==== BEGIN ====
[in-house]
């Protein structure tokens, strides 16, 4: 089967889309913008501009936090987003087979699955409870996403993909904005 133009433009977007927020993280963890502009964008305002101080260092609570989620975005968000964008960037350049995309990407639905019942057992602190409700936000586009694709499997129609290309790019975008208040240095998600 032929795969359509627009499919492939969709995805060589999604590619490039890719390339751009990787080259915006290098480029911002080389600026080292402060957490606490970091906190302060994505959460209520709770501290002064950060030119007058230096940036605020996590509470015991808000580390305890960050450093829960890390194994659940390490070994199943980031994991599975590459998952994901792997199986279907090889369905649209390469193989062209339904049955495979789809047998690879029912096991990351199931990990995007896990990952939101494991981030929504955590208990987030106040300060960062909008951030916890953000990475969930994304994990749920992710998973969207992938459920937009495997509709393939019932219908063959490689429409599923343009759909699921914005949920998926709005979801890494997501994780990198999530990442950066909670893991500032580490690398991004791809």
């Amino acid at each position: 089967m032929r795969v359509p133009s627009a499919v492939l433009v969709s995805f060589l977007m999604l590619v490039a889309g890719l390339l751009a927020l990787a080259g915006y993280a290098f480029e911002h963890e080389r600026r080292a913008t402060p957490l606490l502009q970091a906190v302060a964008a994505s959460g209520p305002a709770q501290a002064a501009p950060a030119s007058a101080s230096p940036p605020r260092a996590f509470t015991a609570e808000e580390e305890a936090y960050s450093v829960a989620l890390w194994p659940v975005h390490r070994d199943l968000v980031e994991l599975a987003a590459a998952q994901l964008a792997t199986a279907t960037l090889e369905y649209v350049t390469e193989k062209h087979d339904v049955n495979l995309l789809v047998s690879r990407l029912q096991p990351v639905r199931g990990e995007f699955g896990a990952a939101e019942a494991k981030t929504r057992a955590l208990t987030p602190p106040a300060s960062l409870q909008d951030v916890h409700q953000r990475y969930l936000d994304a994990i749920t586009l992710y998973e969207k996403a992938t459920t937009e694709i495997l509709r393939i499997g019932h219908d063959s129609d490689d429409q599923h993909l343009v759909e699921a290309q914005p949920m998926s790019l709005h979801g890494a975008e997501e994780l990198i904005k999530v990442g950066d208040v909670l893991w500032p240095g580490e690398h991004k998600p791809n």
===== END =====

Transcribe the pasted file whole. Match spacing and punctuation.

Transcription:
[in-house]
């Protein structure tokens, strides 16, 4: 089967889309913008501009936090987003087979699955409870996403993909904005 133009433009977007927020993280963890502009964008305002101080260092609570989620975005968000964008960037350049995309990407639905019942057992602190409700936000586009694709499997129609290309790019975008208040240095998600 032929795969359509627009499919492939969709995805060589999604590619490039890719390339751009990787080259915006290098480029911002080389600026080292402060957490606490970091906190302060994505959460209520709770501290002064950060030119007058230096940036605020996590509470015991808000580390305890960050450093829960890390194994659940390490070994199943980031994991599975590459998952994901792997199986279907090889369905649209390469193989062209339904049955495979789809047998690879029912096991990351199931990990995007896990990952939101494991981030929504955590208990987030106040300060960062909008951030916890953000990475969930994304994990749920992710998973969207992938459920937009495997509709393939019932219908063959490689429409599923343009759909699921914005949920998926709005979801890494997501994780990198999530990442950066909670893991500032580490690398991004791809």
């Amino acid at each position: 089967m032929r795969v359509p133009s627009a499919v492939l433009v969709s995805f060589l977007m999604l590619v490039a889309g890719l390339l751009a927020l990787a080259g915006y993280a290098f480029e911002h963890e080389r600026r080292a913008t402060p957490l606490l502009q970091a906190v302060a964008a994505s959460g209520p305002a709770q501290a002064a501009p950060a030119s007058a101080s230096p940036p605020r260092a996590f509470t015991a609570e808000e580390e305890a936090y960050s450093v829960a989620l890390w194994p659940v975005h390490r070994d199943l968000v980031e994991l599975a987003a590459a998952q994901l964008a792997t199986a279907t960037l090889e369905y649209v350049t390469e193989k062209h087979d339904v049955n495979l995309l789809v047998s690879r990407l029912q096991p990351v639905r199931g990990e995007f699955g896990a990952a939101e019942a494991k981030t929504r057992a955590l208990t987030p602190p106040a300060s960062l409870q909008d951030v916890h409700q953000r990475y969930l936000d994304a994990i749920t586009l992710y998973e969207k996403a992938t459920t937009e694709i495997l509709r393939i499997g019932h219908d063959s129609d490689d429409q599923h993909l343009v759909e699921a290309q914005p949920m998926s790019l709005h979801g890494a975008e997501e994780l990198i904005k999530v990442g950066d208040v909670l893991w500032p240095g580490e690398h991004k998600p791809n």